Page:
Toronto-based FuelPositive to pilot green ammonia production on Manitoba farm

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A Toronto-based company that owns proprietary technology for producing “green” ammonia is planning to demonstrate its containerized anhydrous ammonia production system on a farm southwest of Winnipeg, Manitoba.

FuelPositive Corporation has signed a letter of intent with Curtis and Tracy Hiebert, who operate an 11 thousand acre grain farm near Sperling.

“We are excited to be working with Tracy and Curtis and their family on our first demonstration project. They take a modern approach to farming, want to be more sustainable, and are early adopters of new agricultural technologies and techniques to increase efficiency while reducing greenhouse gas emissions,” says Ian Clifford, FuelPositive CEO and chair, in a news release.

The intent of the pilot project is “to place the system on the farm and power it with electricity supplied by Manitoba’s carbon-free grid, in combination with the Hieberts’ 200-kilowatt solar array and evaluate the operational interface between the customer and the system,” the company says. “This will serve to prove the ease of use of the system and ensure the system performs as expected over time, while exposed to Manitoba’s varied and extreme climate.”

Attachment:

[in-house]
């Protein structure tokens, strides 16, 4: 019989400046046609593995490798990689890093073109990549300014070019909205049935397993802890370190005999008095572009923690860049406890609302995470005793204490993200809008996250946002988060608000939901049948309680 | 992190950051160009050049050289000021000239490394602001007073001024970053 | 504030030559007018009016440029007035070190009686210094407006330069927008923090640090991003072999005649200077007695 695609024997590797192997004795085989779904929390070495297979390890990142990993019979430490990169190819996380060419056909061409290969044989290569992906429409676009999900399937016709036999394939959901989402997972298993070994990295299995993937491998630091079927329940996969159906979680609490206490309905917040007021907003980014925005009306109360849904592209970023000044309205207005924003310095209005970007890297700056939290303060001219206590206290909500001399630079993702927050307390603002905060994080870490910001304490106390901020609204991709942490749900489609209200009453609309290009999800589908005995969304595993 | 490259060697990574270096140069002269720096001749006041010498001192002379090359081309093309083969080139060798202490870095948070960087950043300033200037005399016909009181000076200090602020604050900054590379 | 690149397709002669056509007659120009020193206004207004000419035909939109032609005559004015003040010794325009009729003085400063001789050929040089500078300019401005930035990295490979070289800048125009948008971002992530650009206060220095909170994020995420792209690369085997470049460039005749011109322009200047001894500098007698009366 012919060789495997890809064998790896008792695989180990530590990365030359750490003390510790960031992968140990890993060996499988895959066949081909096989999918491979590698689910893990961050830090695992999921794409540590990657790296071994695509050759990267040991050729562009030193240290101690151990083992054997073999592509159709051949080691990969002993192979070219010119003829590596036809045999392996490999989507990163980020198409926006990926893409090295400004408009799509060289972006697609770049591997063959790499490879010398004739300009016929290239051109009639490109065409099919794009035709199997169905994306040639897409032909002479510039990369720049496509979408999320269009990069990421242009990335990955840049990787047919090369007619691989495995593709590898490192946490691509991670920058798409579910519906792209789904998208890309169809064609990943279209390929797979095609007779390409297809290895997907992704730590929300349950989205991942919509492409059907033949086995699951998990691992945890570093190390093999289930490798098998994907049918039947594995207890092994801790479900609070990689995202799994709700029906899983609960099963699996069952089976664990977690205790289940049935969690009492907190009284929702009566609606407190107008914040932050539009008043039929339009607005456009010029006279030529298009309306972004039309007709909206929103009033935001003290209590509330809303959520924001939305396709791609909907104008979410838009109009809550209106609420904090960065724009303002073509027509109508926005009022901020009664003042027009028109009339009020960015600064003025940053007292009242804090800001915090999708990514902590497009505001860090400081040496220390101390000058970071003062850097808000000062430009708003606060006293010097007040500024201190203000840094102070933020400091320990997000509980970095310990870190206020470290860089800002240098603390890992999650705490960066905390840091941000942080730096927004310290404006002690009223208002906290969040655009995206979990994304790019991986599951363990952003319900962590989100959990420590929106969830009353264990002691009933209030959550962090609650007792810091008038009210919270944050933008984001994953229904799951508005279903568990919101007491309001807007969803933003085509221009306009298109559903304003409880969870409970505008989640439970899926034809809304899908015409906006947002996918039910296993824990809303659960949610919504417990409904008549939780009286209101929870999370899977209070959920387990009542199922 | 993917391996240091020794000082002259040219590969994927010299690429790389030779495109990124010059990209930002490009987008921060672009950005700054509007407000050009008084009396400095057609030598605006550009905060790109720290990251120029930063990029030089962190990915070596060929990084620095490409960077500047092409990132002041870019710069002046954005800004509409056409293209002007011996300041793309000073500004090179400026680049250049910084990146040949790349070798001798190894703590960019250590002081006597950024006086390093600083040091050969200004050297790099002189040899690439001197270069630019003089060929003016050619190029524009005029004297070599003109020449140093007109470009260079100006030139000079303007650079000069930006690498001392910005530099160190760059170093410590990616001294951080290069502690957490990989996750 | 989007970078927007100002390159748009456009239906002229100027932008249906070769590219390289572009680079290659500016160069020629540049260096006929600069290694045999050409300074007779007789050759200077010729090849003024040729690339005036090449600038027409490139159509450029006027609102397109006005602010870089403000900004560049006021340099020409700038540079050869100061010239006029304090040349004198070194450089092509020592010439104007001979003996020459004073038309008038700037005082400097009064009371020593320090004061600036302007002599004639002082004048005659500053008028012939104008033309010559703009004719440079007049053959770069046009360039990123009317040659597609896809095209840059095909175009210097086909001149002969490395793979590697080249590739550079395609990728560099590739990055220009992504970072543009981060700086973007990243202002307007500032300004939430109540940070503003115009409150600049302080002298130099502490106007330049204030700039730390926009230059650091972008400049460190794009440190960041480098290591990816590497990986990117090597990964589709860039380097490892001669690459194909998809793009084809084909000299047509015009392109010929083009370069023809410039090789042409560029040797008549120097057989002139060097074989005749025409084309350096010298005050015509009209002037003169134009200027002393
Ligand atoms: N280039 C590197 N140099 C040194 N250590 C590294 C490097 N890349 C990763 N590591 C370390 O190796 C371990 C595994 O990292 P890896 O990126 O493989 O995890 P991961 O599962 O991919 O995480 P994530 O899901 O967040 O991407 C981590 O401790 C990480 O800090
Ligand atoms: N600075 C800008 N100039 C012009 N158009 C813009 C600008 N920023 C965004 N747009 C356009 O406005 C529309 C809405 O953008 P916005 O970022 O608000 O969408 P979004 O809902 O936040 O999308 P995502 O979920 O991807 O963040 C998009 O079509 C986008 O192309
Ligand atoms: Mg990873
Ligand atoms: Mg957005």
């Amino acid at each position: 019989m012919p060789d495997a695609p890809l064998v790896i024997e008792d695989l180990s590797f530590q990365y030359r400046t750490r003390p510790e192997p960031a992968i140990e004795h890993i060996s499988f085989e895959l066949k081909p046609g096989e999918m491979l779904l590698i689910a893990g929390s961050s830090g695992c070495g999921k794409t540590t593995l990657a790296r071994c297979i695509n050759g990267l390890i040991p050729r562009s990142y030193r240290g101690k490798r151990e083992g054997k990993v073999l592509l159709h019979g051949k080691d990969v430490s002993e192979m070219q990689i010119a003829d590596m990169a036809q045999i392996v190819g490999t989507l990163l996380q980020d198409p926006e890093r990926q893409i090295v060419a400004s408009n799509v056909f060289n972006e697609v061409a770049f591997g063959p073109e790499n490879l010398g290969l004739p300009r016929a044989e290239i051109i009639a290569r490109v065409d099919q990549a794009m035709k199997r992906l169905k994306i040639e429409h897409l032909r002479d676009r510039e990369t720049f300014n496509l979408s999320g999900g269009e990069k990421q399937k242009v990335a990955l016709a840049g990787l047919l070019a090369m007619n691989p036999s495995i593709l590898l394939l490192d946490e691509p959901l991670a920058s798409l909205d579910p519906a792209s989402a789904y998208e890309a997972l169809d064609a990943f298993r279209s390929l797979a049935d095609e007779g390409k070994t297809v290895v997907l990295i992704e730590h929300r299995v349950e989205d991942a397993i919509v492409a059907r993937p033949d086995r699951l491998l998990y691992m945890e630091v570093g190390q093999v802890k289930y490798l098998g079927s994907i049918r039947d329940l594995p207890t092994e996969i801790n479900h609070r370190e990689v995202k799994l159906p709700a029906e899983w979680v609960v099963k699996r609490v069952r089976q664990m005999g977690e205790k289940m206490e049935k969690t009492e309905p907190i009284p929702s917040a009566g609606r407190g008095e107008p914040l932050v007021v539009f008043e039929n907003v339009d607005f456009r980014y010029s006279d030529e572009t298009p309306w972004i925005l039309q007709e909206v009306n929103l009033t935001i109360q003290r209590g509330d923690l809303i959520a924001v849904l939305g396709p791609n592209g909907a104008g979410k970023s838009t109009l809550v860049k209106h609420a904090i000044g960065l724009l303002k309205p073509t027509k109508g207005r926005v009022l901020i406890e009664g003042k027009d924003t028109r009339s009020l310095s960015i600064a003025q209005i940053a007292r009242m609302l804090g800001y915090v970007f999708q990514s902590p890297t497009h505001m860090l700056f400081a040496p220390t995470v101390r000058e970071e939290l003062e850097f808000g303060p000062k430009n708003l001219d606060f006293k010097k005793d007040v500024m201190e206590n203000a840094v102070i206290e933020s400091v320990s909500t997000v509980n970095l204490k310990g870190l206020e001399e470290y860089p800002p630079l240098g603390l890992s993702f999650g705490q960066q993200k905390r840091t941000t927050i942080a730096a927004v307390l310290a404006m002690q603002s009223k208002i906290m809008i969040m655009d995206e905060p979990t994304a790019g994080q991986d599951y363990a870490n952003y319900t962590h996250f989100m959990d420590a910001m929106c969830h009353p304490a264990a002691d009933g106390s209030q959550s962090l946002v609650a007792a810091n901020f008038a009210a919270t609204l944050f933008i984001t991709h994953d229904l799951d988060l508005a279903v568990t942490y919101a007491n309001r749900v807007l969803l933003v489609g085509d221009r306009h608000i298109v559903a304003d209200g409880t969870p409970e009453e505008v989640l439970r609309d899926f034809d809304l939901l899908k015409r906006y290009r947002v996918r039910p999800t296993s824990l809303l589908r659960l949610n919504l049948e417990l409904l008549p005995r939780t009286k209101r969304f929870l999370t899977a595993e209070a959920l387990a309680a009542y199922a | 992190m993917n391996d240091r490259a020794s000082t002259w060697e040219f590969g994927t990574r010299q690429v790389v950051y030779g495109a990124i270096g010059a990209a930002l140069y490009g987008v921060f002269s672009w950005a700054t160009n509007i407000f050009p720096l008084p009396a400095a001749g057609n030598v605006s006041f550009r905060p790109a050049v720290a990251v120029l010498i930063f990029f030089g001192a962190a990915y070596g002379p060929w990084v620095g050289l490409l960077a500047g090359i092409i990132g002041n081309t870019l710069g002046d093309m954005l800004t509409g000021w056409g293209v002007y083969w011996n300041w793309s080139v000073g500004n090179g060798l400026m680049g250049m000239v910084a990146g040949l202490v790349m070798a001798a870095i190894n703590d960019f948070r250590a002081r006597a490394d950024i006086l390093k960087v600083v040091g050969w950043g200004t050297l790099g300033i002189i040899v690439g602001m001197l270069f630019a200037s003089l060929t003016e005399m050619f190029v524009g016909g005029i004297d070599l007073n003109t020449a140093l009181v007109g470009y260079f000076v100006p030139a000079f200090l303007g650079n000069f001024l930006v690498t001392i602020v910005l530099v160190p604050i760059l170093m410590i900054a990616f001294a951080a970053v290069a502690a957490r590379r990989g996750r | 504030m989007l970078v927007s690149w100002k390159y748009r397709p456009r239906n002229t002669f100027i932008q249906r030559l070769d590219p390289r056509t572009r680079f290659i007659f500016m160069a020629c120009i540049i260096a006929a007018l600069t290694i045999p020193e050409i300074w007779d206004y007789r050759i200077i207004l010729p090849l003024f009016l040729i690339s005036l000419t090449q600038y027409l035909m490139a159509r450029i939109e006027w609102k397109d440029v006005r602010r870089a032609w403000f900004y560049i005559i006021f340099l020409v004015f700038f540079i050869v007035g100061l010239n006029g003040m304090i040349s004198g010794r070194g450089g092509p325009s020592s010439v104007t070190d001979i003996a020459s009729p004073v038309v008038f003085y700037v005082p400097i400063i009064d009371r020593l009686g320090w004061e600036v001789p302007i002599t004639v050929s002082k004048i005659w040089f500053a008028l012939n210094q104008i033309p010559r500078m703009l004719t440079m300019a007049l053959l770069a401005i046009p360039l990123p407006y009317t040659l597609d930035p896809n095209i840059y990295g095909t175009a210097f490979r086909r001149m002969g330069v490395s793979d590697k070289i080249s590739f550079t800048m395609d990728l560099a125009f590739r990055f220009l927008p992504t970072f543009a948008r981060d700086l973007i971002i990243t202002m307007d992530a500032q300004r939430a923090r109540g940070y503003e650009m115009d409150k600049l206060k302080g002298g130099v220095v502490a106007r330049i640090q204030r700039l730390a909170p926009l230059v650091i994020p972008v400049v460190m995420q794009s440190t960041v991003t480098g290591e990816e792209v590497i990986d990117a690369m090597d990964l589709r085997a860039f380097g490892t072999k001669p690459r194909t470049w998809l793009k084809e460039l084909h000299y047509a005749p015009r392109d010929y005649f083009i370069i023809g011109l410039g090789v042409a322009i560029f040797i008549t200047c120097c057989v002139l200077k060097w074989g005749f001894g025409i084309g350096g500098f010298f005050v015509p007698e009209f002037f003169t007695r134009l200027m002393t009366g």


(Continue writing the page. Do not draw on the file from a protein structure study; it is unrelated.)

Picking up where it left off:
Whereas ammonia is conventionally produced using natural gas, “green” ammonia is made using renewable energy sources.

Like many farmers in Western Canada, the Hieberts have been working with anhydrous ammonia fertilizer since the late 1960s, so they are already knowledgeable and comfortable working with ammonia, notes Clifford.

The company’s modular production system is designed to fit into 20′ and 40′ containers. It has three stages: a hydrogen extractor that uses electricity to extract hydrogen from water, a nitrogen extractor that captures nitrogen from air, and an ammonia synthesis converter, which contains technology that FuelPositive holds a provisional patent for, that combines the hydrogen and nitrogen to produce ammonia. There’s also an optional stage for converting the ammonia into urea.

In addition to the reduced carbon footprint versus traditional anhydrous ammonia, Curtis Hiebert says he appreciates the possibility of more reliable supply and pricing if the fertilizer is made on-farm.

“We want the farm to be around for our children, so we are trying to be as good to the environment and to our soil as we can,” he says. “As well, we’ve had issues in the past few years where we were waiting for anhydrous ammonia in the field because our retailer didn’t have it in stock. We’ve also seen huge price increases. We pre-bought our ammonia for this fall at around $1,200 a tonne, and I understand that the price is double that now. The volatility is what we don’t like in the market. It’s scary. The FuelPositive system will give us stability. That’s what we like about it. It’s stabilizing the supply and stabilizing the price.”

The production of green ammonia could also be eligible for carbon credits in the future, according to the company.

The pilot project was announced as part of FuelPositive’s annual general meeting on April 19. The company said it expects to have the system at the Hiebert farm ready by late summer of 2022, pending permit approvals and logistics.

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